The primary cause for concern is when your engine goes into hydrolock. The combustion chambers and the pistons are built to maintain a minimum of fluids while running; the rest of it has to have air to allow the piston to complete its rotation.
When oil or fuel mix in, it erases the volume for the compression seizing the engine as it getting the maximum amount of force often resulting in connecting rods being bent/broken and totalling the crankshaft.
In that case, take out the spark plugs, empty the carburettors with all fluids, turn the engine over and crank it a couple of times.
Start the bike again, it might smoke for a bit or won’t start at all. If the engine just won’t come to life then call your mechanic and bid adieu to your wallet, because this is going to cost you.
How long can a motorcycle be on its side?
A motorcycle can not lay on its side for longer than five minutes without the fuel, oil, and battery acid starting to leak. If it stays on its side for long periods of time then it will result in severe damage to the motorcycle and you may need to get it repaired.
There’s a reason why all motorcycle repair work is done with the bike standing up in an upright position all over the world.
As previously mentioned, bikes have fluids in them each required to serve a specific purpose and as long as it stays so, the bike continues to perform perfectly.
Think of it this way, any machine engineered to function in a specific position will only continue to do so as long as that position is maintained. Why would you want to change that?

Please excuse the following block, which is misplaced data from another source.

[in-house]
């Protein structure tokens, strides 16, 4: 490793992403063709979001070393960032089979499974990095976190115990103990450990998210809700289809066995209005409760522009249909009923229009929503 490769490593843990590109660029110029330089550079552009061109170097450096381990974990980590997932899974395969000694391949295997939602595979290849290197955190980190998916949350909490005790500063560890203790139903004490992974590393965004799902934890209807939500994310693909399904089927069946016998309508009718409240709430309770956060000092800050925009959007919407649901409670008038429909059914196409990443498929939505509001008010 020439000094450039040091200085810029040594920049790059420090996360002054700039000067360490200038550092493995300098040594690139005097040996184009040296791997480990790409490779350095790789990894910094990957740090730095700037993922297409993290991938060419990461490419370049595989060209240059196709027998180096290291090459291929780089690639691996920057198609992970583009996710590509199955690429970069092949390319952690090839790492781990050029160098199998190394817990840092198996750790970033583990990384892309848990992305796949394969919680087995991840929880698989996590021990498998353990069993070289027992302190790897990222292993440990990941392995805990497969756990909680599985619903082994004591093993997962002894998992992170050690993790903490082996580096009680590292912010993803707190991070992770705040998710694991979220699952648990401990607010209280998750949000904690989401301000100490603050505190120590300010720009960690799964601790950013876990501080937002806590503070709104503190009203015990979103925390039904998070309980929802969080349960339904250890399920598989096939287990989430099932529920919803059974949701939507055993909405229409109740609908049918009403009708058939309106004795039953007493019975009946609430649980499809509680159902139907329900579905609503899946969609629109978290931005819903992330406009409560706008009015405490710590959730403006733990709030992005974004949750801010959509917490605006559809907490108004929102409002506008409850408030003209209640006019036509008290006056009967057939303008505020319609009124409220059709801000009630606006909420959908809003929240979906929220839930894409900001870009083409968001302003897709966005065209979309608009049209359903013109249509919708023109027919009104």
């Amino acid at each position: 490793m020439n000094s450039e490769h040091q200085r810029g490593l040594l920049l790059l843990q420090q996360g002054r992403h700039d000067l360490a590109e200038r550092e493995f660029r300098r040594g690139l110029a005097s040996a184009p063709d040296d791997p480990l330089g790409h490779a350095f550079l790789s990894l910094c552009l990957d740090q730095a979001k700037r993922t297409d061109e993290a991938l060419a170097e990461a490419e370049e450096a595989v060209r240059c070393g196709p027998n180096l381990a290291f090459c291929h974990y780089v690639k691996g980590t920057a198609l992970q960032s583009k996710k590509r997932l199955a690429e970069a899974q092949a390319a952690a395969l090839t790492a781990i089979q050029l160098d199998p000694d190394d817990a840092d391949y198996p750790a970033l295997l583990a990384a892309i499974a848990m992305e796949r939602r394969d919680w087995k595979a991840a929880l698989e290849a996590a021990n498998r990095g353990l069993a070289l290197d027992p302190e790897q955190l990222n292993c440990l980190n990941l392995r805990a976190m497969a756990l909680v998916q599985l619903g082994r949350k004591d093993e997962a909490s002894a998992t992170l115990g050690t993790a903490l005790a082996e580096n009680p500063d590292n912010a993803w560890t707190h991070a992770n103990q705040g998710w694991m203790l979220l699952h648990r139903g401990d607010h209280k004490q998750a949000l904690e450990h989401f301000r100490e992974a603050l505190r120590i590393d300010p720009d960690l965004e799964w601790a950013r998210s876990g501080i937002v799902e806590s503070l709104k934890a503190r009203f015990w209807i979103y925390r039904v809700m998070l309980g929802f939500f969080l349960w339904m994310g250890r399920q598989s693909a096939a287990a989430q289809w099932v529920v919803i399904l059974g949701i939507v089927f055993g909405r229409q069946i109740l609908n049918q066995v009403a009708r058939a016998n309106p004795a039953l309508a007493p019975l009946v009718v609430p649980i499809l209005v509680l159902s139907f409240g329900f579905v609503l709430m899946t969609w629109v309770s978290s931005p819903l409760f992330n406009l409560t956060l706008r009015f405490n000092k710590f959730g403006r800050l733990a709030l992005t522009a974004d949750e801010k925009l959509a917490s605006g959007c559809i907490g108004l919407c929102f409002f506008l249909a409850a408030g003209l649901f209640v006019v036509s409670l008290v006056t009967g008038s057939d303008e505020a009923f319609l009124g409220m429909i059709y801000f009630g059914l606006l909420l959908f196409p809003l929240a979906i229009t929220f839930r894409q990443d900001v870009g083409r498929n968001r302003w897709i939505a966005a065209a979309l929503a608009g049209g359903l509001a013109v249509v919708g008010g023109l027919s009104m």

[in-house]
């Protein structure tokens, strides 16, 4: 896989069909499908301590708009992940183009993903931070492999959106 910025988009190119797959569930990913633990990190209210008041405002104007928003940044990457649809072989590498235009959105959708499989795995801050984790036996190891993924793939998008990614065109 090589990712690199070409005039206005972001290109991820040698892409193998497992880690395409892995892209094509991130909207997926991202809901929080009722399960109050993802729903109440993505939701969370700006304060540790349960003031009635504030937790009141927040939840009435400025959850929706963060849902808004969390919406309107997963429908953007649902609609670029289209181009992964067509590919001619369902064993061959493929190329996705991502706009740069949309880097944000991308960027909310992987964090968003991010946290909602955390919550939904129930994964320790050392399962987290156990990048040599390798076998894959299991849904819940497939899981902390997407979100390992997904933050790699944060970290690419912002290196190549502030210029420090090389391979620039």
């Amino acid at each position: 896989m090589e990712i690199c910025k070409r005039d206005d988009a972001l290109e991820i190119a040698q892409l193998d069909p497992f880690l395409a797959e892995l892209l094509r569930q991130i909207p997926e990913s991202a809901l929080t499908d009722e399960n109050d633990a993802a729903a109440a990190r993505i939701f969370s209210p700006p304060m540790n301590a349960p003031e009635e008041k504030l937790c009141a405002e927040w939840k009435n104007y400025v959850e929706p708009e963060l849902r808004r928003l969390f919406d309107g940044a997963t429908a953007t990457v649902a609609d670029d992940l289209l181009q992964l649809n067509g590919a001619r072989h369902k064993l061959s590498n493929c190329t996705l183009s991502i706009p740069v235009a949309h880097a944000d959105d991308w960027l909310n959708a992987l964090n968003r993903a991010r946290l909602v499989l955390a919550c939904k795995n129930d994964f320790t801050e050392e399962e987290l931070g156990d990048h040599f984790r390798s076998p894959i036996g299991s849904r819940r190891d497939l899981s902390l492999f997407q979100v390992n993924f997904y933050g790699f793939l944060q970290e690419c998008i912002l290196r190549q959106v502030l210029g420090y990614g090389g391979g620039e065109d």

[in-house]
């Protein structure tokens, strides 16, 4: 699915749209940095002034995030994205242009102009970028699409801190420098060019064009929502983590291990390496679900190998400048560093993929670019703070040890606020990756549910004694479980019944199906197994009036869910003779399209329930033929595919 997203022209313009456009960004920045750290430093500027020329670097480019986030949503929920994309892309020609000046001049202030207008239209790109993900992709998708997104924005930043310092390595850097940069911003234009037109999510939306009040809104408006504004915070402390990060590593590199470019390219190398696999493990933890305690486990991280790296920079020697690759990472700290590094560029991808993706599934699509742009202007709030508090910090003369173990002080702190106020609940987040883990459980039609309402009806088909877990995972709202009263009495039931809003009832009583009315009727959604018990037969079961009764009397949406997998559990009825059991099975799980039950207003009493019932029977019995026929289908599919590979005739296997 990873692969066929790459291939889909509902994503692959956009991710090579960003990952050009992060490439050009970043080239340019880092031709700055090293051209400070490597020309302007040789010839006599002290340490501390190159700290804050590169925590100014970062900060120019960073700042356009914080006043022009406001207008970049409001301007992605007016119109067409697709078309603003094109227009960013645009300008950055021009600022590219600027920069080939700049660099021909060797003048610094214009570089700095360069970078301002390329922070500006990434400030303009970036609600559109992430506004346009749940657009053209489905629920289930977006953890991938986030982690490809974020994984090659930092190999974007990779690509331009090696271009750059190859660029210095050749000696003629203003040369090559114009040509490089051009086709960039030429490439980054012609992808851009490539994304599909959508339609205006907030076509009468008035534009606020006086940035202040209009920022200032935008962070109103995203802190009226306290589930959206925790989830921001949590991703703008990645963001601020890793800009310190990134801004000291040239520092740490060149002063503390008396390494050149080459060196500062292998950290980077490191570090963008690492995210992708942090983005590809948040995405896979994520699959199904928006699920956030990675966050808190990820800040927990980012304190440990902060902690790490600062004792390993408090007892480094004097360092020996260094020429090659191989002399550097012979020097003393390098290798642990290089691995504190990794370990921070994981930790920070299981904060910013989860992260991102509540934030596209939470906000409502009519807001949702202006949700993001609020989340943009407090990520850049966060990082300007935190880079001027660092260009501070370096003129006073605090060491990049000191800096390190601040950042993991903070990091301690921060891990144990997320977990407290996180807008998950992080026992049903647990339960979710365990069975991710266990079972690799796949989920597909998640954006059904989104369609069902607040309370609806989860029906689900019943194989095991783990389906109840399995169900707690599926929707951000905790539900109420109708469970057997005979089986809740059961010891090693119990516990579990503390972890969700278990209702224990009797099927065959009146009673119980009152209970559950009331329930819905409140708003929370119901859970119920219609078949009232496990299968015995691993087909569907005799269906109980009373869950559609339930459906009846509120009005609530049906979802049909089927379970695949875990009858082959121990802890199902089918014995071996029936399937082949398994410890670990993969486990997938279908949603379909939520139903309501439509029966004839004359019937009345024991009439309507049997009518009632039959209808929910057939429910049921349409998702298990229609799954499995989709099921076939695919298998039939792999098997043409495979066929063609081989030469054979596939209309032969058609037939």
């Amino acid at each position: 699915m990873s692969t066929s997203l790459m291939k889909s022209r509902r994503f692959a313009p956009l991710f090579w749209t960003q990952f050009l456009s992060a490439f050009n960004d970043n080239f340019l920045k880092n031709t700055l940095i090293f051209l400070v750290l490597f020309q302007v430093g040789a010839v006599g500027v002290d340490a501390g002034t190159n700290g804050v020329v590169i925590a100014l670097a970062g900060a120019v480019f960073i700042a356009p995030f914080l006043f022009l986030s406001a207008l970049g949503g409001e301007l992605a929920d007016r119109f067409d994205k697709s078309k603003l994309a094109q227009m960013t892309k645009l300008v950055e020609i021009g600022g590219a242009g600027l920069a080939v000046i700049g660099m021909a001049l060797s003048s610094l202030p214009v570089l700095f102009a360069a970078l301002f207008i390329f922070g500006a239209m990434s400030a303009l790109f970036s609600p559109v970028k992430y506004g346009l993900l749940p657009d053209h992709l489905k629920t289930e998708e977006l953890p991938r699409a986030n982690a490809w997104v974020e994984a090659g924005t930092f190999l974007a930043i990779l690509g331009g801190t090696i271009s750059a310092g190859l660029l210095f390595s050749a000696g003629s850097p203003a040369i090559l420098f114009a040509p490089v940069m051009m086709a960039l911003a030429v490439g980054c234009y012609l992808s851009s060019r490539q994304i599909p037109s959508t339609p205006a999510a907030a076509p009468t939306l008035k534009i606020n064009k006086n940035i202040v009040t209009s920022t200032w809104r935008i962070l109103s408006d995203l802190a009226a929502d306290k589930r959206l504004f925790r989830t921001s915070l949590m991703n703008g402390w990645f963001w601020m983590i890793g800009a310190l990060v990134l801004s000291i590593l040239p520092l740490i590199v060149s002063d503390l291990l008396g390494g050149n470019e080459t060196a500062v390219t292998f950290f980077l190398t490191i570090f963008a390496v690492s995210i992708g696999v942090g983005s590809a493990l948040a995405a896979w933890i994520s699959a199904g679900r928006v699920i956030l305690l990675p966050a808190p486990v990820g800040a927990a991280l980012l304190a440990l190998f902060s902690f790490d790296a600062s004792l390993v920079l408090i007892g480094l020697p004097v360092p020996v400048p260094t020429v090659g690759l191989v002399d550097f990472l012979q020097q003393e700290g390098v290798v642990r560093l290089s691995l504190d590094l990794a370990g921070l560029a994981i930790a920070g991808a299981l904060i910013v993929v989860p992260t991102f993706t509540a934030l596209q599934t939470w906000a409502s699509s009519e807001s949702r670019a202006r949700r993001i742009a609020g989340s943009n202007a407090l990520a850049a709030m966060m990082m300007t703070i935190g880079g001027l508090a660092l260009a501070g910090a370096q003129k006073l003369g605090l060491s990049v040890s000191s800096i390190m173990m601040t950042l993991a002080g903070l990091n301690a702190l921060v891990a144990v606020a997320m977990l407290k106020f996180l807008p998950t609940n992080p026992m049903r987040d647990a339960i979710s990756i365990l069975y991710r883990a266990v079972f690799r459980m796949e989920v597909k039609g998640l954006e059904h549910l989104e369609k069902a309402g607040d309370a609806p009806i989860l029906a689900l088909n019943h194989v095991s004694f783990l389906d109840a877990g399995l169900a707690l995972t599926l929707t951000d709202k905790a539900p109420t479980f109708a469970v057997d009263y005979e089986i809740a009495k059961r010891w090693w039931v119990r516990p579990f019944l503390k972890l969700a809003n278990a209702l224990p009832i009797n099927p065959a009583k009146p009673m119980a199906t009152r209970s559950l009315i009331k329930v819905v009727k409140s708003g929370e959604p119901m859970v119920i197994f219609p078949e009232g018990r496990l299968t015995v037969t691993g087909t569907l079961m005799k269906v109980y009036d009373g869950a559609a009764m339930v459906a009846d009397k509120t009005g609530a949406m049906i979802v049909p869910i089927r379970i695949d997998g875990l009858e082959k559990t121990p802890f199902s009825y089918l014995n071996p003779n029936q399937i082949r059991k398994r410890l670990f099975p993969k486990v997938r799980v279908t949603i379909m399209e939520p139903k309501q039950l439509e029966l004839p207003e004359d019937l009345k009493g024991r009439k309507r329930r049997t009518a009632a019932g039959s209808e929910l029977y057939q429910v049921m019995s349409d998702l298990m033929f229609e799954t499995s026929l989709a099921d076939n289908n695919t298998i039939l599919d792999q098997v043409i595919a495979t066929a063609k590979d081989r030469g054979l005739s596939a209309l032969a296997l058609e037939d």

Laying a motorcycle down always results in fuel, oil and battery acid leakage. Even if you possess a well-maintained motorcycle, there will be minimum spillage.
No matter how long you’ve laid it down set it upright, pop out the spark plugs, let the fluids drain out and then check and see how much oil got out and then top it off.
After that let it settle down for a couple of hours just to be sure. When you start it again, it might choke a bit or let out smoke from the exhaust but it will be fine.
And just because you’ve seen someone do it and they said nothing bad ever happened to their motorcycle doesn’t make it right.
They just beat the odds of messing up their motorcycle, they aren’t aware of the basics of motorcycle riding and it’s only a matter of time before things take a turn for the worse.
Keep your motorcycle in an upright standing position, always.
Can you lay a motorcycle on its side to be transported?
Ideally, you should not lay a motorcycle on its side which is to be transported as it will cause fuel, oil, and battery leakage. However, if necessary, you may transport the bike on its side, by removing the battery and draining all the fluids to minimize potential damage to the bike.
Like all automobiles, due care is taken while transporting motorcycles from one location to another. You might have seen trucks and lorries loaded row upon row with cars and bikes in them as they drive down the highways.
Next time you come across them notice how those cars and bikes are stacked.